I’m not sure there was a Flames’ player whose efforts attracted more negative attention in relative terms this past season than Matt Stajan. The ex-Leaf signed a 4 year, $14M extension shortly after he arrived via the Phaneuf trade, much to virtually everyone’s chagrin, and followed that up with the worst season of his career by far. His 10/11 concluded with him pulling 4th line duty after Daymond Langkow returned, so all in all, it was an utter bust of a year. Brent Sutter’s post-season comments suggested the club was unhappy with his fitness, with the clear implication that Stajan played soft due to his poor conditioning.
That assessment from the coaching staff wasn’t exactly a ringing endorsement of a player that had just pocketed $4.5M in actual wages, and I don’t doubt that most fans would be happy to see the back of Matt Stajan this off-season. His contract might prevent any easy move, of course, so with that in mind, I wanted to have a look at his year by the numbers to see if there were underlying factors behind his drop-off, and if there’s any hope for a bounce back.
It’s fairly well established that there’s much to examine beyond goals/assists/points/+/- when assessing a player’s quality of work, since any number of things can affect a player’s boxcar numbers, and those factors aren’t always a true indication of repeatable talent. A large fluctuation in a player’s shooting percentage is often at the root of differences in scoring, and the next most prevalent factor in my opinion is a change in the amount of special teams ice time a player receives. Before I dig into Stajan’s possession and scoring chance numbers, it seemed reasonable to check his rates and percentages from 07/08 onward:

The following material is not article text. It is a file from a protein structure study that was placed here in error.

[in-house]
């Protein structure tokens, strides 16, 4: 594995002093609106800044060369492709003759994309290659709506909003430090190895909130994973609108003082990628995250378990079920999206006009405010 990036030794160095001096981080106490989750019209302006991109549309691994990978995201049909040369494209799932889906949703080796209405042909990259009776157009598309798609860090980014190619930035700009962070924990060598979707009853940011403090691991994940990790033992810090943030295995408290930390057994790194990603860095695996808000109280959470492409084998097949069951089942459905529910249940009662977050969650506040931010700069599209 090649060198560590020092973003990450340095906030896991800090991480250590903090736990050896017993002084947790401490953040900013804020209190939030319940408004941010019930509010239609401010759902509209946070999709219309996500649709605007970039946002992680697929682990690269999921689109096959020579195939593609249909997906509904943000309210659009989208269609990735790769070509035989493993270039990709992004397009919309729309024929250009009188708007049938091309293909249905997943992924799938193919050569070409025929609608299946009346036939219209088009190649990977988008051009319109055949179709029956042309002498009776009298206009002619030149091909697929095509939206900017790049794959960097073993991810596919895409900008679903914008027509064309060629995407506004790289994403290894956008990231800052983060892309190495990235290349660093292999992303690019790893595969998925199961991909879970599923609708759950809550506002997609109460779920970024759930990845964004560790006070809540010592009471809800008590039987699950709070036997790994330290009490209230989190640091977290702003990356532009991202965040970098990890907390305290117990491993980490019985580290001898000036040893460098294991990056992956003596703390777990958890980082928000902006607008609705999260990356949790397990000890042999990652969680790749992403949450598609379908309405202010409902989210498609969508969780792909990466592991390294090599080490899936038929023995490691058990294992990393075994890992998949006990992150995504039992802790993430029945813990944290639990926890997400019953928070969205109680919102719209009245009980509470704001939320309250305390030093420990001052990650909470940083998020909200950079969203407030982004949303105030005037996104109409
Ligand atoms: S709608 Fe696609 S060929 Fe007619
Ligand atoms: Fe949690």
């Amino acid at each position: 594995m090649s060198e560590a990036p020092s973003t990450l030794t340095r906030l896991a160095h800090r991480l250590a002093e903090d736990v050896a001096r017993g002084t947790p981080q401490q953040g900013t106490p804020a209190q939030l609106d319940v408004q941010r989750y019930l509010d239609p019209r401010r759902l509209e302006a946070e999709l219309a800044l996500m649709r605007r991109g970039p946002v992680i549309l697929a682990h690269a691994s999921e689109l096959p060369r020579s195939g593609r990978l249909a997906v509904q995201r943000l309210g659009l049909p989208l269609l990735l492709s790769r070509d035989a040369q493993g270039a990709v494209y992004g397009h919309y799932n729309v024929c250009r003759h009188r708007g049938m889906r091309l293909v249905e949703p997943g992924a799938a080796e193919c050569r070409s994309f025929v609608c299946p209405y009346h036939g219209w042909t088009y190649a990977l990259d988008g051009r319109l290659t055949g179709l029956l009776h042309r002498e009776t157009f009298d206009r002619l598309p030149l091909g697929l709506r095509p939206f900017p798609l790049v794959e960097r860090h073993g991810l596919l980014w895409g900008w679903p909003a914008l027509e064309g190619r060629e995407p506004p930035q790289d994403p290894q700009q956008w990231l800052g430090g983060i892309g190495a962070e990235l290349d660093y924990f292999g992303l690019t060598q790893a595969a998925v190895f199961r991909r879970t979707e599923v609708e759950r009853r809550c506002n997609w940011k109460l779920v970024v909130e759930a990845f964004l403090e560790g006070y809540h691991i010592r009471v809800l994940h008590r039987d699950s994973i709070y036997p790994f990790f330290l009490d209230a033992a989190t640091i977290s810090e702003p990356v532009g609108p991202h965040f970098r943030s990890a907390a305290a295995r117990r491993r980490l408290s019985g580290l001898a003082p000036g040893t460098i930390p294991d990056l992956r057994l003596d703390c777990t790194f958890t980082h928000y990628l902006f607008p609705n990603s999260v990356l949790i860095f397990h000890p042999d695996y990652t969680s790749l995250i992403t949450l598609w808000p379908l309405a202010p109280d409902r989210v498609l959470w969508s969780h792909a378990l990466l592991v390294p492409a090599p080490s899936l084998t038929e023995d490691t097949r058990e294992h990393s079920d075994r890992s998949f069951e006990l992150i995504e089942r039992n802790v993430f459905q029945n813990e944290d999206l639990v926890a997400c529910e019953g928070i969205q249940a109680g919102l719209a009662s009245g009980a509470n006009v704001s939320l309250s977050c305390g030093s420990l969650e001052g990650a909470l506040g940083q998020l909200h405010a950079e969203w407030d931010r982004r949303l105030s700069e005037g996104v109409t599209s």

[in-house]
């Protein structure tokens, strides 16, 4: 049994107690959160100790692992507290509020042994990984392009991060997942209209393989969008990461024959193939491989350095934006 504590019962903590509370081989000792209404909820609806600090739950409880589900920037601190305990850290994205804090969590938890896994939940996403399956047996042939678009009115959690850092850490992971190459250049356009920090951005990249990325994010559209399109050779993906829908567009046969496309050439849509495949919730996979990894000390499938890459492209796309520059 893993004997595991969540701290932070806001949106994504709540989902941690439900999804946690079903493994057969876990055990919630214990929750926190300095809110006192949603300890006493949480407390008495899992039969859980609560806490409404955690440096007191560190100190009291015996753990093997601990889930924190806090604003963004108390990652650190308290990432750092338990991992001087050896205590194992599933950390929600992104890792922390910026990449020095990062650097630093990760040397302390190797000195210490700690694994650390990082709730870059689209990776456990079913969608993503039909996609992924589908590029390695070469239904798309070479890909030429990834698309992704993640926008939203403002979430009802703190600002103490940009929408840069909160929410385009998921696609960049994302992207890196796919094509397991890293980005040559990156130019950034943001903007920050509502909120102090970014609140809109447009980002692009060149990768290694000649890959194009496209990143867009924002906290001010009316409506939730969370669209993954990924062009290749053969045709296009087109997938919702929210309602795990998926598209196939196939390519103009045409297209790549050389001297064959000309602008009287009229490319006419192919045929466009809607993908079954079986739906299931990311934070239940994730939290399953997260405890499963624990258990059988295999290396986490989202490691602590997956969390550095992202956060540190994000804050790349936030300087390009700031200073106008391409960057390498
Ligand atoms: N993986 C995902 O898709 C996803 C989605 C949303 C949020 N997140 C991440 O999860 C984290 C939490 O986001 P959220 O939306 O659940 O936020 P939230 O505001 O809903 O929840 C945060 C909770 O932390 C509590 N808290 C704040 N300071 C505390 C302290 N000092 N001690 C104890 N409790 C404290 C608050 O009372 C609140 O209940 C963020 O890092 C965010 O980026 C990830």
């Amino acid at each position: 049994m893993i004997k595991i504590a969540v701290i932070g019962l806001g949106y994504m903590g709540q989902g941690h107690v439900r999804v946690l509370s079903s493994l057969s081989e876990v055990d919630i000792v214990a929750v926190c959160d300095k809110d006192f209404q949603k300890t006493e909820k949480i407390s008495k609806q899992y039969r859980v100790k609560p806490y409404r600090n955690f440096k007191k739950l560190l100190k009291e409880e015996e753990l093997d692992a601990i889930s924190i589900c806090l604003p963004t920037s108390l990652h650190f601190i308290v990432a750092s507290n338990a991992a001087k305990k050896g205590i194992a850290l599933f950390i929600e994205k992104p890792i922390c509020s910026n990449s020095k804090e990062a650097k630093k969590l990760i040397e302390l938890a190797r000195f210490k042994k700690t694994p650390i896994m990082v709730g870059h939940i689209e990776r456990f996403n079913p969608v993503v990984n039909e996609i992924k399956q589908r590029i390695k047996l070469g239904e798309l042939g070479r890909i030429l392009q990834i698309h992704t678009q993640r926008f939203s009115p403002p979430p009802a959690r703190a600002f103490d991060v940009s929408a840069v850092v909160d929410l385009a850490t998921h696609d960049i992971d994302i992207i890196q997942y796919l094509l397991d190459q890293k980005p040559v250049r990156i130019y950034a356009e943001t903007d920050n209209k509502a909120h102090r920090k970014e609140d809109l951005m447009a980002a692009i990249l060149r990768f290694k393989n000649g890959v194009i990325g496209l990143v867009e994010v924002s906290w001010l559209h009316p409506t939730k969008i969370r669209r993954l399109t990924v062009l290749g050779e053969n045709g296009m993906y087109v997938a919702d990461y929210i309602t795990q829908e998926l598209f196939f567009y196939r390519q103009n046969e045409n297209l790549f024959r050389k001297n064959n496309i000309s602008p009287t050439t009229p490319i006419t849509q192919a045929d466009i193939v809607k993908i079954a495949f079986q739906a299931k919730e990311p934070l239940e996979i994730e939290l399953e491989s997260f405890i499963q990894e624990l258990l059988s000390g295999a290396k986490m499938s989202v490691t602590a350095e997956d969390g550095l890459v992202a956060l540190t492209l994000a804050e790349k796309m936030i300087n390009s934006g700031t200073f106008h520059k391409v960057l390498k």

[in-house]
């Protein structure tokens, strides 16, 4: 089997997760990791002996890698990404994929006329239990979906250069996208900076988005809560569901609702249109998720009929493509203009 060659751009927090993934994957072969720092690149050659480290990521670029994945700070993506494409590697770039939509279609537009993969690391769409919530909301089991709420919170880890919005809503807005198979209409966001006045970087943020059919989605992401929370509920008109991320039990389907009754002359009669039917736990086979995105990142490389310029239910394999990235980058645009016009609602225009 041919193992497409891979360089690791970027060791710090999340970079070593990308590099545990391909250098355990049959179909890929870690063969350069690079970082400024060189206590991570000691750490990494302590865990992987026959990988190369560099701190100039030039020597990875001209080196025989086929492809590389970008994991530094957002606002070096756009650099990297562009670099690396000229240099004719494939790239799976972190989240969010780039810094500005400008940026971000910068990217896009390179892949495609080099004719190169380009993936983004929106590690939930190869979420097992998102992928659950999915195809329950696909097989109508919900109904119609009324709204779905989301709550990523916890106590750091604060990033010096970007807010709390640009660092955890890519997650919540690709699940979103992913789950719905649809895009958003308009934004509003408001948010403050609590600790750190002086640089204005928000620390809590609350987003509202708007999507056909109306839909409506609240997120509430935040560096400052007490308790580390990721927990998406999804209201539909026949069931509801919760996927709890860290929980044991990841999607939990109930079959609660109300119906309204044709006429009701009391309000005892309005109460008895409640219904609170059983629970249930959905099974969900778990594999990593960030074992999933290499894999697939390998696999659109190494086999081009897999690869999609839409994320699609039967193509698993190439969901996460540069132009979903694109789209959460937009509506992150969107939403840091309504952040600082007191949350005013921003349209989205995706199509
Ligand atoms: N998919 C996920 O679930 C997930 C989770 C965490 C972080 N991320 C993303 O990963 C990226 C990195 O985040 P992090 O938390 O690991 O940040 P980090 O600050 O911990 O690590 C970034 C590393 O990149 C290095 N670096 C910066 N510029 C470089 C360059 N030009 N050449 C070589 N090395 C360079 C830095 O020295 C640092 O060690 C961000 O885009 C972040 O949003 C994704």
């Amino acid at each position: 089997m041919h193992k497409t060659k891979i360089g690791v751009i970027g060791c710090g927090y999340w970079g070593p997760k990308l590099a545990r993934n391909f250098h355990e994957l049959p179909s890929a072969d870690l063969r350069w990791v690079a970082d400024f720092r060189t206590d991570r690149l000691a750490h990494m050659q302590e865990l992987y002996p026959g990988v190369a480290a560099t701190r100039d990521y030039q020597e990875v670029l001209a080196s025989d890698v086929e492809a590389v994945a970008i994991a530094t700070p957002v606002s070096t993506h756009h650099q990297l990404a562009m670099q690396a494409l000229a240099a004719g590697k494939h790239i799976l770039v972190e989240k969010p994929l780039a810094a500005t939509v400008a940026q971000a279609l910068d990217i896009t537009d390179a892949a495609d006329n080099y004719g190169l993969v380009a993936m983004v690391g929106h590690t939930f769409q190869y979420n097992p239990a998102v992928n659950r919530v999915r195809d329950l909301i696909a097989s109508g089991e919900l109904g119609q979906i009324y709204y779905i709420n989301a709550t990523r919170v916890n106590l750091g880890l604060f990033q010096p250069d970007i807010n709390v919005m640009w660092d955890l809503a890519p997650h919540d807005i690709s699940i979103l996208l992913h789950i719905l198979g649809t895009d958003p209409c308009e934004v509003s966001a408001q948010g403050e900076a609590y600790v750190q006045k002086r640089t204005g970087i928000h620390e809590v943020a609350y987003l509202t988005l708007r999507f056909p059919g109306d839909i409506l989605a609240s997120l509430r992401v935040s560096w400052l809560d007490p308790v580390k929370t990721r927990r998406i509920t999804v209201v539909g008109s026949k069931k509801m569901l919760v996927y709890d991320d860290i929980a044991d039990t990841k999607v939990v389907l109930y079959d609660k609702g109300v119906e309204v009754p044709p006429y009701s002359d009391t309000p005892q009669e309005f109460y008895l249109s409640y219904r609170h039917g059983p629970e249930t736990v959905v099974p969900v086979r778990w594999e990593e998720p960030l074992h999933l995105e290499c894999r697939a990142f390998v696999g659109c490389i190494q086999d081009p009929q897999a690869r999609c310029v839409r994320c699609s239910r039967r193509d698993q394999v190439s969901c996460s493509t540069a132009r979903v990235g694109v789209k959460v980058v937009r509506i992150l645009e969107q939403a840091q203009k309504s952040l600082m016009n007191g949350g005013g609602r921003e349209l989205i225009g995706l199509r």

The item that stands out is Stajan’s shooting percentage. He’s a career 13% shooter, and his last three years in Toronto fit that profile. The last year and a half in Calgary, not so much. Over time, I’d bet that number evens out, so there might be a small sliver of light in terms of potential scoring output. The more worrying number, at least for me, is that his shot attempts have fallen off. He was averaging about 1.5 SOG in Toronto. That rate didn’t carry over after the trade. Some of that might be better competition out West, or a desire to defer to Iginla when they were linemates.
Of course, one section of the game that almost always helps goose a good player’s shot totals is time on the PP. Stajan’s icetime since 07/08:
Hmm. The addition of Tanguay, Morrison and Jokinen to the squad last summer pushed Stajan off the PP by and large. Of course, it wasn’t like he burned it up on the PP when he did play. His PTS/60 during 5 on 4 play this past season was .75. That’s not a typo. I suspect a dead body parked in front of the net could equal that output, in fact. As a comparison, the worst regular Flame forward at 5v5, Tom Kostopoulos, averaged 1.10 PTS/60. Stajan was never any great shakes as a PP guy in terms of rates even with more icetime, since he averaged around 3 PTS/60 in previous years, but this past season was a complete aberration.
The above suggests that his boxcar numbers mostly were affected by factors beyond what we’d normally consider repeatable. Shooting a poor percentage on a personal level and having a 5v4 scoring rate down around what you’d expect from a goon or a non-scoring defenceman will kill your numbers pretty much without fail, and even if you think Matt Stajan is a bad player, he isn’t Raitis Ivanans.